For more than 85 years, people in New York City’s Central Park have slowed to admire the bronze statue of a husky named Balto. Some stop to the read the plaque:
“Dedicated to the indomitable spirit of the sled dogs that relayed antitoxin six hundred miles over rough ice across treacherous waters through arctic blizzards from Nenana to the relief of stricken Nome in the winter of 1925. Endurance. Fidelity. Intelligence.”
The description is true — but is the statue of the wrong dog?
According to Balto’s original owner, yes. Leonhard Seppala was an experienced musher by the time he was chosen to lead the desperate serum run. Not only did he own Balto, but many other sled dogs, including his favorite lead dog, Togo.
Togo didn’t seem like hero material when he was young. Small, feisty, and a natural troublemaker, he was sold two times only to escape and return. Once back home, he regularly escaped so he could harass Seppala’s other dogs when they were in harness.
One day Seppala had to make a 160-mile trip. Despite being tied and fenced, Togo once again escaped. He followed Seppala’s trail until he met up with them the next day. Seppala put him in harness just to keep an eye on him, and Togo did so well, Seppala kept moving him up in position as the day progressed. By the end of the day he had logged 75 miles and had been placed in position as co-leader. Togo was the born leader Seppala had been trying to breed for years.
Togo went on to become Seppala’s most accomplished and renowned lead dog, winning countless races as well as working on everyday tasks. So when Nome was gripped by diphtheria and relays of sled dogs were the only connection to the railhead, Seppala chose Togo as his lead dog — even though Togo was then 12 years old. Through a blizzard of 80 mph wind, in temperatures of minus-50 degrees, Seppala trusted Togo to lead the way when just one misstep would mean death for all.
The plan was for teams to form a relay to pick up the serum and bring it back. Most teams were scheduled to travel less than 30 miles. Seppala’s team would travel the farthest, meeting the serum part way and then racing back with it to reach the next relay. Togo led his team for 260 miles, across the most dangerous part of the journey over the breaking ice of Norton Sound, in blizzard conditions, spanning four and half days with only brief rests, before handing off the serum to the next relay team.
The next to last team was one made up at the last minute, led by Gunnar Kaasen, a fellow worker of Seppala’s. He chose a dog named Balto to lead his team, despite the fact that Balto was more of a heavyweight hauler than a speedster. Kassan missed the handoff to the next (and last) relay because of the white-out conditions so decided to keep going to the end. Balto led the team the last 53 miles.
It was Balto the waiting townspeople saw emerging from the blinding snow, Balto who they cheered for, and Balto who they hailed as a hero. Togo was forgotten, despite doing most of the work.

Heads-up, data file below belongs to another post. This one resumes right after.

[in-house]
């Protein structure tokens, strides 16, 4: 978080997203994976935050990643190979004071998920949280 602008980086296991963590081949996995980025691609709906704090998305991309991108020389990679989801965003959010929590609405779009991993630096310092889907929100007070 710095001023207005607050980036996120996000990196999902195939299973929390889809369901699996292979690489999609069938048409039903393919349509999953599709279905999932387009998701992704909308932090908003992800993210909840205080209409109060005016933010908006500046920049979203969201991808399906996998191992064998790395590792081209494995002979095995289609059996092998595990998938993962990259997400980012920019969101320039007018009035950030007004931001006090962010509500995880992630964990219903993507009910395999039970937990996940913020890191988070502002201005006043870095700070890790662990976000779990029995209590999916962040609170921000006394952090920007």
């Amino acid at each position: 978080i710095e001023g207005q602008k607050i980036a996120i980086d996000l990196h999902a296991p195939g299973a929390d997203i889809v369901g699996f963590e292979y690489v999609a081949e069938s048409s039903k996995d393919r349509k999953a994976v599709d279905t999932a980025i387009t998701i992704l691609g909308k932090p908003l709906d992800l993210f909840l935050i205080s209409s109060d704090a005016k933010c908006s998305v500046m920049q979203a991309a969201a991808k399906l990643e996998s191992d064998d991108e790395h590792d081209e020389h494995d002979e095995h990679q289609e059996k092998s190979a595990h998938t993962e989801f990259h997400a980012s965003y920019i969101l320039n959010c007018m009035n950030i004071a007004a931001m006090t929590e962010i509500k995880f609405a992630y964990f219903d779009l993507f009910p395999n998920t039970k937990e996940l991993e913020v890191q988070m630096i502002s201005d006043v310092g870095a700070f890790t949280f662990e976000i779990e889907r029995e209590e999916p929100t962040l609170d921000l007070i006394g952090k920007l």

The press acted as though Balto had led for the entire 1,348-mile round trip with help from no other teams. Seppala was secretly furious, even though he owned both dogs. He considered the slight to Togo unconscionable, and he tried to no avail to have Togo recognized as the rightful hero of the serum run.
When a movie offer came for Balto, Seppala gave permission for Kassan and Balto, along with some of his other dogs, to travel to Los Angeles, thinking it would take the limelight off Balto. It had the opposite effect, and Kassan and Balto toured the United States with crowds greeting them everywhere they went. Seppala also toured the lower 48 with Togo, but the ultimate slight came with the statue in Central Park.
“It was almost more than I could bear when the ‘newspaper’ dog Balto received a statue for his ‘glorious achievements,'” he wrote in his memoirs.
In the end, Togo was somewhat vindicated. He stayed in New England, where Seppala’s dogs set racing records, and Togo became a prominent sire, founding a line of dogs known as Seppala’s Siberian Sled Dogs. He spent his last days as a pampered house dog. Balto had been neutered as a puppy, so a stud career was not possible for him. In fact, he fell upon hard times … but that’s another story.
Fortunately, Togo now does have his own NYC statue in Seward Park on the Lower East Side. Also, statues of Balto and Togo can be found at the Cleveland Metroparks Zoo.
Read more about dogs in history on Dogster:
- Rin Tin Tin: Then and Now
- We Remember Guinefort, the Greyhound Who Was a Saint
- In China’s Forbidden City, Dogs Lived the Good Life
- Archaeologists Find More Than 100 Mummified Dogs in Peru
Learn more about dogs with Dogster:
- The 10 Biggest Misconceptions About Guide Dogs for the Blind
- 6 Things to Remember When You Have a Fearful Dog
- Four Things You Should Know About Your Dog’s Growl
About the author: Caroline Coile is the author of 34 dog books, including the top-selling Barron’s Encyclopedia of Dog Breeds. She has written for various publications and is currently a columnist for AKC Family Dog. She shares her home with three naughty Salukis and one Jack Russell Terrier.